Another bogus story in what used to be the legitimate media, this one featuring a stock-picking boy wonder named Mohammed Islam at New York’s Stuyvesant High. Honestly, you can’t make this stuff up. Or, then again, maybe you have to in order to get a story in a newspaper or magazine these days:
It’s been a tough month for factchecking. After the Rolling Stone campus rape story unraveled, readers of all publications can be forgiven for questioning the process by which Americans get our news. And now it turns out that another blockbuster story is —to quote its subject in an exclusive Observer interview—”not true.”
Monday’s edition of New York magazine includes an irresistible story about a Stuyvesant High senior named Mohammed Islam who had made a fortune investing in the stock market. Reporter Jessica Pressler wrote regarding the precise number, “Though he is shy about the $72 million number, he confirmed his net worth is in the “’high eight figures.’” The New York Post followed up with a story of its own, with the fat figure playing a key role in the headline: “High school student scores $72M playing the stock market.”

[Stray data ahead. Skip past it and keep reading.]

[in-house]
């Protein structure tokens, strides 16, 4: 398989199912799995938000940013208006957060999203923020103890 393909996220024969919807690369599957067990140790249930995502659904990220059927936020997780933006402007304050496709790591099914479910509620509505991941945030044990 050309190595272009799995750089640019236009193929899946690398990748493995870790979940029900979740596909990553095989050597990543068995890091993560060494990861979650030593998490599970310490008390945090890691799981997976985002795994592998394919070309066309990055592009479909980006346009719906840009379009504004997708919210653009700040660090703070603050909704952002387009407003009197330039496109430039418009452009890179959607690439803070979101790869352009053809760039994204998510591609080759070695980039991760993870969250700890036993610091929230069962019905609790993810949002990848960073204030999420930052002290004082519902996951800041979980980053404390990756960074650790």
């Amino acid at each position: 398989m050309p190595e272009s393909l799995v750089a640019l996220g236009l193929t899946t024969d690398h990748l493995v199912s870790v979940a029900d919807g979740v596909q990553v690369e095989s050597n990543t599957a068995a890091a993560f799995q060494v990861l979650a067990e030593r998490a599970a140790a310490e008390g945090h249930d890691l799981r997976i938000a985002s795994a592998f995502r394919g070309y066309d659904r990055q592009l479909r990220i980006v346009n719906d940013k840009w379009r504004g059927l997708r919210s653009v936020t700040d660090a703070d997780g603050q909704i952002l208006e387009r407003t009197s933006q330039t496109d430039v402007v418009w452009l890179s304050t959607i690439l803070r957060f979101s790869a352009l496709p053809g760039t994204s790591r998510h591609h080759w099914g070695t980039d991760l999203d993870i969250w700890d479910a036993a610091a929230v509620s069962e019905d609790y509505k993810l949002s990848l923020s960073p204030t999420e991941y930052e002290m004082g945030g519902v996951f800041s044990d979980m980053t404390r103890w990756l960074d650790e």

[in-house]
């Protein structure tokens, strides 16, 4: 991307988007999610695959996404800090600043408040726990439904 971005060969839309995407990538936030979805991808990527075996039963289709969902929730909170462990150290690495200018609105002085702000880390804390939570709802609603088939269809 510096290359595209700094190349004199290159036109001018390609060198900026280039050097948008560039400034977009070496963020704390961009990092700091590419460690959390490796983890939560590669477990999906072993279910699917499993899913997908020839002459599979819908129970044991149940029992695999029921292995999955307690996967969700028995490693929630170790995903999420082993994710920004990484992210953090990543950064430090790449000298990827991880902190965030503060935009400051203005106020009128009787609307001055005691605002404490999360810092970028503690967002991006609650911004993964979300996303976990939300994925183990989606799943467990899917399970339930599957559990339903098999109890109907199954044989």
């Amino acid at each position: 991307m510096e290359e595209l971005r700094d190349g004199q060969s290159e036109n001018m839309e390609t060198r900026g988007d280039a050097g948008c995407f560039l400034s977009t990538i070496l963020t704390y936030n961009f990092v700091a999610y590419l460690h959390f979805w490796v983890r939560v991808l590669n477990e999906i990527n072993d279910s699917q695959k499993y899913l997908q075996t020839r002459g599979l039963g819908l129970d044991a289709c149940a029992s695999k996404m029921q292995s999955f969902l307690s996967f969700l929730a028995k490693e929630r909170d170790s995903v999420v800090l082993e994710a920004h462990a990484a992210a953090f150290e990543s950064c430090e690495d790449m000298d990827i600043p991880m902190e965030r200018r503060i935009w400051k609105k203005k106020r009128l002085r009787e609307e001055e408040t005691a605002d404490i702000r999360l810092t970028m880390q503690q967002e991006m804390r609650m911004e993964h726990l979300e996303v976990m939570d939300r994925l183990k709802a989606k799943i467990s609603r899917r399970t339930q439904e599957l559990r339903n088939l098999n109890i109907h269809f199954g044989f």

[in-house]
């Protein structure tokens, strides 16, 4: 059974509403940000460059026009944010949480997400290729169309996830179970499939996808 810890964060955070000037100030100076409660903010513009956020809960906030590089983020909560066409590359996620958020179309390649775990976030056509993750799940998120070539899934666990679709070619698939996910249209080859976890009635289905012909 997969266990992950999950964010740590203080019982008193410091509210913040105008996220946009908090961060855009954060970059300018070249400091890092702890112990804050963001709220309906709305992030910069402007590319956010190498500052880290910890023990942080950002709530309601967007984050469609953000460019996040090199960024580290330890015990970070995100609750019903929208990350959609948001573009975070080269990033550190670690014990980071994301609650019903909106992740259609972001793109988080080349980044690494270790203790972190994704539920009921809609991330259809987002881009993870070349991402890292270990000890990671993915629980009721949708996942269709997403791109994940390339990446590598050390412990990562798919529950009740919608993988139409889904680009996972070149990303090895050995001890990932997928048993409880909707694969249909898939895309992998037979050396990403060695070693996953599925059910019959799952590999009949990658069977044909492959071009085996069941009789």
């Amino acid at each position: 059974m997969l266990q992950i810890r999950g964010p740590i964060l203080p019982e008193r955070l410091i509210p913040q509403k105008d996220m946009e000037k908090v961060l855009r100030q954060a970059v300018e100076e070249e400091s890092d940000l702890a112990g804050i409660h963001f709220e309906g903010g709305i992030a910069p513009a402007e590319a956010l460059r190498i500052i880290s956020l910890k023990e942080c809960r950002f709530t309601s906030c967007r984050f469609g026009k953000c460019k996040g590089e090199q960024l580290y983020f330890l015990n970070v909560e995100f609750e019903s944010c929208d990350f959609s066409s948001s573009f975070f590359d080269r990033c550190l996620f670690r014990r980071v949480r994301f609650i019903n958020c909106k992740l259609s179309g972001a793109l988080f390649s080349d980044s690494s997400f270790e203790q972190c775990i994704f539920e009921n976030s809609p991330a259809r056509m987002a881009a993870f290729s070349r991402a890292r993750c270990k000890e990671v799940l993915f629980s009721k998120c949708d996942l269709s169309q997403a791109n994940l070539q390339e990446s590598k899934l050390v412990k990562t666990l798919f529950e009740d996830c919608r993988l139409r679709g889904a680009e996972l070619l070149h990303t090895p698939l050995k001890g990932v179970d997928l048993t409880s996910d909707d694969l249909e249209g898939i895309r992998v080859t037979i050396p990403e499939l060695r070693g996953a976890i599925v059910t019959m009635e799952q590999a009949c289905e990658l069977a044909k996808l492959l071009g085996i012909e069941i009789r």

And now it turns out, the real number is … zero.
Journalism always gets thing wrong. Lying at the top levels of officialdom too often goes unchallenged. But never in more than forty years in this business have I seen such abject credulity on the part of reporters. Some stories, it seems, really are too good to check. But, hey, it’s all fun and games until somebody loses his reputation or worse.
The saddest quote from the New York Observer piece, debunking the New York Magazine piece:
Mohammed, you’re from Queens and you go to this elite public high school. Is this a hobby of your parents as well or would you be the first person in your family to pursue high finance?
Mohammed Islam: In my immediate family, just me.
So what did your parents think when they’re reading that you’ve got $72 million?
Mohammed Islam: Honestly, my dad wanted to disown me. My mom basically said she’d never talk to me. Their morals are that if I lie about it and don’t own up to it then they can no longer trust me. … They knew it was false and they basically wanted to kill me and I haven’t spoken to them since.
Nice work, New York. The original story is here.